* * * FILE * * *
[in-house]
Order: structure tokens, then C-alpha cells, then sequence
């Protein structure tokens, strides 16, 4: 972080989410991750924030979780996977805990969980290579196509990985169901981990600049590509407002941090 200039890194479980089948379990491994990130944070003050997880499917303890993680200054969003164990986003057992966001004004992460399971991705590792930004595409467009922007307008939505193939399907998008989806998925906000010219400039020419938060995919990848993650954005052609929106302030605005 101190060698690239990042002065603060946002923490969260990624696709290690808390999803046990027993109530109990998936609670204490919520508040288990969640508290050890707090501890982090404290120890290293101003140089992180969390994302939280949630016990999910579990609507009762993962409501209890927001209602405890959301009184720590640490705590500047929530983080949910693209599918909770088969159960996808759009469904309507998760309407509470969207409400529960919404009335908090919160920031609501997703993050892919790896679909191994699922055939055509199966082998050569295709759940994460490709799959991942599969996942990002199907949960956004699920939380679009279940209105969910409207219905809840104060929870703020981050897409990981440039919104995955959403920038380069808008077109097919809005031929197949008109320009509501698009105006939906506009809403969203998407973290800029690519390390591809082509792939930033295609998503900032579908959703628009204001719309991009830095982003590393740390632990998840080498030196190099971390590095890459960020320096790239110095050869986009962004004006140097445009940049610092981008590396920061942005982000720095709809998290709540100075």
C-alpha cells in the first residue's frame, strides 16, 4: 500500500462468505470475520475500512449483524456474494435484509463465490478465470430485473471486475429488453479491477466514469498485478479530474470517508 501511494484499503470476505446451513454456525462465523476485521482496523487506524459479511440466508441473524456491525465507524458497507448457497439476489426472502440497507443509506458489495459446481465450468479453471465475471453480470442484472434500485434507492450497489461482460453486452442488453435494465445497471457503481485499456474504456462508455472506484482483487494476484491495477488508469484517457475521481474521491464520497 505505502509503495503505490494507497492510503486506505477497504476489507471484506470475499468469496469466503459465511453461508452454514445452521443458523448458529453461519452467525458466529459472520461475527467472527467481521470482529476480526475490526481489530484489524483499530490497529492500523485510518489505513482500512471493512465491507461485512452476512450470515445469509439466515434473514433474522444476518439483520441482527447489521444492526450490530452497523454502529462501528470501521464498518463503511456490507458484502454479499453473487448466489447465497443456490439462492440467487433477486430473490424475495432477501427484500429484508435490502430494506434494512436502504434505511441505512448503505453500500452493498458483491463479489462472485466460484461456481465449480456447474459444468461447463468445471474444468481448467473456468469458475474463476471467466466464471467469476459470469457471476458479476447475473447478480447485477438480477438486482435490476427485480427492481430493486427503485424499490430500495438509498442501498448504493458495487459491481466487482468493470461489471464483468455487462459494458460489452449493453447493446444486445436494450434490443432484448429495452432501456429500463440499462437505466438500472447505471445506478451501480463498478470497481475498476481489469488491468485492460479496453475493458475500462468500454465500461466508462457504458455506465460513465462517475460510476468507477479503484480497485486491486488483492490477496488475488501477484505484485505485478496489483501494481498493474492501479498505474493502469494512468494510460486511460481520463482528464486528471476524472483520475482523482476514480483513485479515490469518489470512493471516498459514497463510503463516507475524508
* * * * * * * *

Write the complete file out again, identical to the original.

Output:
[in-house]
Order: structure tokens, then C-alpha cells, then sequence
């Protein structure tokens, strides 16, 4: 972080989410991750924030979780996977805990969980290579196509990985169901981990600049590509407002941090 200039890194479980089948379990491994990130944070003050997880499917303890993680200054969003164990986003057992966001004004992460399971991705590792930004595409467009922007307008939505193939399907998008989806998925906000010219400039020419938060995919990848993650954005052609929106302030605005 101190060698690239990042002065603060946002923490969260990624696709290690808390999803046990027993109530109990998936609670204490919520508040288990969640508290050890707090501890982090404290120890290293101003140089992180969390994302939280949630016990999910579990609507009762993962409501209890927001209602405890959301009184720590640490705590500047929530983080949910693209599918909770088969159960996808759009469904309507998760309407509470969207409400529960919404009335908090919160920031609501997703993050892919790896679909191994699922055939055509199966082998050569295709759940994460490709799959991942599969996942990002199907949960956004699920939380679009279940209105969910409207219905809840104060929870703020981050897409990981440039919104995955959403920038380069808008077109097919809005031929197949008109320009509501698009105006939906506009809403969203998407973290800029690519390390591809082509792939930033295609998503900032579908959703628009204001719309991009830095982003590393740390632990998840080498030196190099971390590095890459960020320096790239110095050869986009962004004006140097445009940049610092981008590396920061942005982000720095709809998290709540100075």
C-alpha cells in the first residue's frame, strides 16, 4: 500500500462468505470475520475500512449483524456474494435484509463465490478465470430485473471486475429488453479491477466514469498485478479530474470517508 501511494484499503470476505446451513454456525462465523476485521482496523487506524459479511440466508441473524456491525465507524458497507448457497439476489426472502440497507443509506458489495459446481465450468479453471465475471453480470442484472434500485434507492450497489461482460453486452442488453435494465445497471457503481485499456474504456462508455472506484482483487494476484491495477488508469484517457475521481474521491464520497 505505502509503495503505490494507497492510503486506505477497504476489507471484506470475499468469496469466503459465511453461508452454514445452521443458523448458529453461519452467525458466529459472520461475527467472527467481521470482529476480526475490526481489530484489524483499530490497529492500523485510518489505513482500512471493512465491507461485512452476512450470515445469509439466515434473514433474522444476518439483520441482527447489521444492526450490530452497523454502529462501528470501521464498518463503511456490507458484502454479499453473487448466489447465497443456490439462492440467487433477486430473490424475495432477501427484500429484508435490502430494506434494512436502504434505511441505512448503505453500500452493498458483491463479489462472485466460484461456481465449480456447474459444468461447463468445471474444468481448467473456468469458475474463476471467466466464471467469476459470469457471476458479476447475473447478480447485477438480477438486482435490476427485480427492481430493486427503485424499490430500495438509498442501498448504493458495487459491481466487482468493470461489471464483468455487462459494458460489452449493453447493446444486445436494450434490443432484448429495452432501456429500463440499462437505466438500472447505471445506478451501480463498478470497481475498476481489469488491468485492460479496453475493458475500462468500454465500461466508462457504458455506465460513465462517475460510476468507477479503484480497485486491486488483492490477496488475488501477484505484485505485478496489483501494481498493474492501479498505474493502469494512468494510460486511460481520463482528464486528471476524472483520475482523482476514480483513485479515490469518489470512493471516498459514497463510503463516507475524508